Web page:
Arguably, though, the worst thing Opiela has done to the Republican Party and the conservative movement in Texas is the damage caused by his incompetent management of the 2011 redistricting process. Setting aside the ways in which Opiela allowed conservative members to be paired or drawn out of their districts, the actions of Opiela and the attorneys he worked with has caused irreparable damage to the state’s elections.
During the 2011 redistricting work, Opiela advised Straus redistricting attorneys Gerardo Interiano and Ryan Downton, and represented the interests of Congressman Lamar Smith and the Texas GOP congressional delegation (with the exception of Congressman Joe Barton).
In the litigation that has followed the adoption of maps by the Texas legislature, emails between Opiela and Interiano (in which Opiela suggested how to use racial data to draw maps) have played a very large role in allowing Democrats to paint the maps as racially discriminatory and illegal.
In an email, Opiela urges Interiano to swap Hispanics with high voter registration and turnout for Hispanics with low registration and turnout in order to increase Republican vote totals. The tactics that Opiela recommended not only appear to be discriminatory on their face, but—as an election lawyer—it was Opiela’s job to know that the courts would view them as illegal.
(Manipulating the maps along racial lines wasn’t the only thing Opiela did, either. Emails uncovered through the litigation show how Opiela worked with Downton to get special favors for Straus and U.S. Rep. Lamar Smith. In one email, he asks Downton to move precincts containing the San Antonio Country Club adjacent to SJS’s (Speaker Joe Straus’) house into Mr. Smith’s congressional district. Smith weighed in on Opiela’s request in another email, saying “Joe Straus would approve!.”)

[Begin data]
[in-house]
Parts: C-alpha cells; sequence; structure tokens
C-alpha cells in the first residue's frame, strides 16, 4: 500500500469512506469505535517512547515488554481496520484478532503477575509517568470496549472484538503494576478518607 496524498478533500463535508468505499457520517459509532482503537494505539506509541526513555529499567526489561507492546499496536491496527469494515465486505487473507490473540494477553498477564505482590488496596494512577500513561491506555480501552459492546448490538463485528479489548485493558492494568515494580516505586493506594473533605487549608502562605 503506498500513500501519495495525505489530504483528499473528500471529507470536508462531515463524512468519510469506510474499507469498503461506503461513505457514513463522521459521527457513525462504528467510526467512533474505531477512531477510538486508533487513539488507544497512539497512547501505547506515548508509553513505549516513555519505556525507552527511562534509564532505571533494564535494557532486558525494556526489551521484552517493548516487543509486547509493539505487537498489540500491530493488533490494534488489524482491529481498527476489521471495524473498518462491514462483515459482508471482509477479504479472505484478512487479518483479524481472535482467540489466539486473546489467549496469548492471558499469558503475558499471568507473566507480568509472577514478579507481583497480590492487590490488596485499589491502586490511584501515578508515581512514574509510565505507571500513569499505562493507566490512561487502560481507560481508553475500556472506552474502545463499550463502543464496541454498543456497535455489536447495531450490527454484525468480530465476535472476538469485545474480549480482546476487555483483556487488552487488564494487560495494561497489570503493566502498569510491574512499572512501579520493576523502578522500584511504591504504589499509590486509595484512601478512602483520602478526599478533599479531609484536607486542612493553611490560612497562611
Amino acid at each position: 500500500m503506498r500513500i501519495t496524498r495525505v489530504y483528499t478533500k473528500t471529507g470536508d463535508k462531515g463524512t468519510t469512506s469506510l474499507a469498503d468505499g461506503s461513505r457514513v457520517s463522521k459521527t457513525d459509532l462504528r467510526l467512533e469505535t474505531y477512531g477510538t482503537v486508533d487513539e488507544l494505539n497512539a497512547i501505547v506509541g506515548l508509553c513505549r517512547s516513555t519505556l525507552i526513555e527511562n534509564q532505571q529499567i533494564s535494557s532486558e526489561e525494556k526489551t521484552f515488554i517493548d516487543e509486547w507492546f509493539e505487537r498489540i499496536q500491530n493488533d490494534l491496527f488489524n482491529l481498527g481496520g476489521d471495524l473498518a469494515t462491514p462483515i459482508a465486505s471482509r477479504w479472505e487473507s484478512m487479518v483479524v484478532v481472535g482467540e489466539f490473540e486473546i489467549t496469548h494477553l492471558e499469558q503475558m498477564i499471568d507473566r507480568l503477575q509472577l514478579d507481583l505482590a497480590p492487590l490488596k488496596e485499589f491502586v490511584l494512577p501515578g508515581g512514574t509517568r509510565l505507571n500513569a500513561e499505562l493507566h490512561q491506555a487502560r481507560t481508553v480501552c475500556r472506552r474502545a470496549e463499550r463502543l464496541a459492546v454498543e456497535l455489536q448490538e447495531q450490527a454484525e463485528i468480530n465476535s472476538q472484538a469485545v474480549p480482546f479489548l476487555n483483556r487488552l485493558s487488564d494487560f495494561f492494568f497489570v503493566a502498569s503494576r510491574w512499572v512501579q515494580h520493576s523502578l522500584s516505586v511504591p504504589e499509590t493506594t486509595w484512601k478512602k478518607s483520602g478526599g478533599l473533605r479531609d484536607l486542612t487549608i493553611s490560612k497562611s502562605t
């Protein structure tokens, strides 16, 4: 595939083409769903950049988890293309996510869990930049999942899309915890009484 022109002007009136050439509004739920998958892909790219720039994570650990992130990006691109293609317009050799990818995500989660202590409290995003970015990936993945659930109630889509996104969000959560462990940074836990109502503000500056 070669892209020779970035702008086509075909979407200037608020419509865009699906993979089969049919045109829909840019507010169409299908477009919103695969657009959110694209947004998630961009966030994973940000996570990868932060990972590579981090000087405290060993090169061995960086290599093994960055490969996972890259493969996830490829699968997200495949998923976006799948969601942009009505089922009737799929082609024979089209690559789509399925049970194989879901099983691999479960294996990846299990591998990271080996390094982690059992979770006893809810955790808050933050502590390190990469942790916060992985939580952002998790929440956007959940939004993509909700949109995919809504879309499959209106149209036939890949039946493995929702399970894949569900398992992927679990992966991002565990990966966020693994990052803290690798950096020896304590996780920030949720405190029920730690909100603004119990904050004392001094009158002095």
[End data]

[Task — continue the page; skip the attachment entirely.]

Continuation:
Stepping away from the ethics of it all, Opiela’s decision to recommend these illegal tactics in print is mind-boggling. In choosing to put his recommendations in an email to be discovered by Democrats when they sued over the maps (something they were guaranteed to do), Opiela played a major role in causing the legislature’s maps to be thrown out. As a result, the 2012 primaries were delayed for months. In the decision rejecting Texas’s maps, the DC Circuit singled out Opiela’s influence over Interiano and Downton. Strikingly, the court found that testimony by Opiela and others defending his shady methods was not credible.
Recently, in the Supreme Court’s decision in Shelby County v. Holder, the court threw out the scheme under the Voting Rights Act in which southern states like Texas are subjected to pre-clearance review of all election law changes by the Justice Department. The law had long been a thorn in Texas’s side because Texas is subjected to it while large swaths of the country are not.
When the decision came down, many Texas Republicans breathed a sigh of relief, assuming that the Obama Justice Department would no longer be able to hold up Texas election law changes (like our Voter ID law and our redistricting maps). But now it looks increasingly likely that Texas will be placed under pre-clearance by the Federal District Court in San Antonio (referred to as being “bailed-in” to the Voting Rights Act).
If that happens, the reason is likely to be the decisions made by Interiano and Downton, based on the advice of Eric Opiela. If this turns out to be the case, Texas Republicans will be feeling the ill effects of Opiela’s incompetence during the 2011 redistricting process for another decade to come.
As a Republican lawyer and Straus hatchet-man, Eric Opiela has proven himself to be the Democrats’ greatest ally. His is a record that screams out for mockery and derision, not for promotion.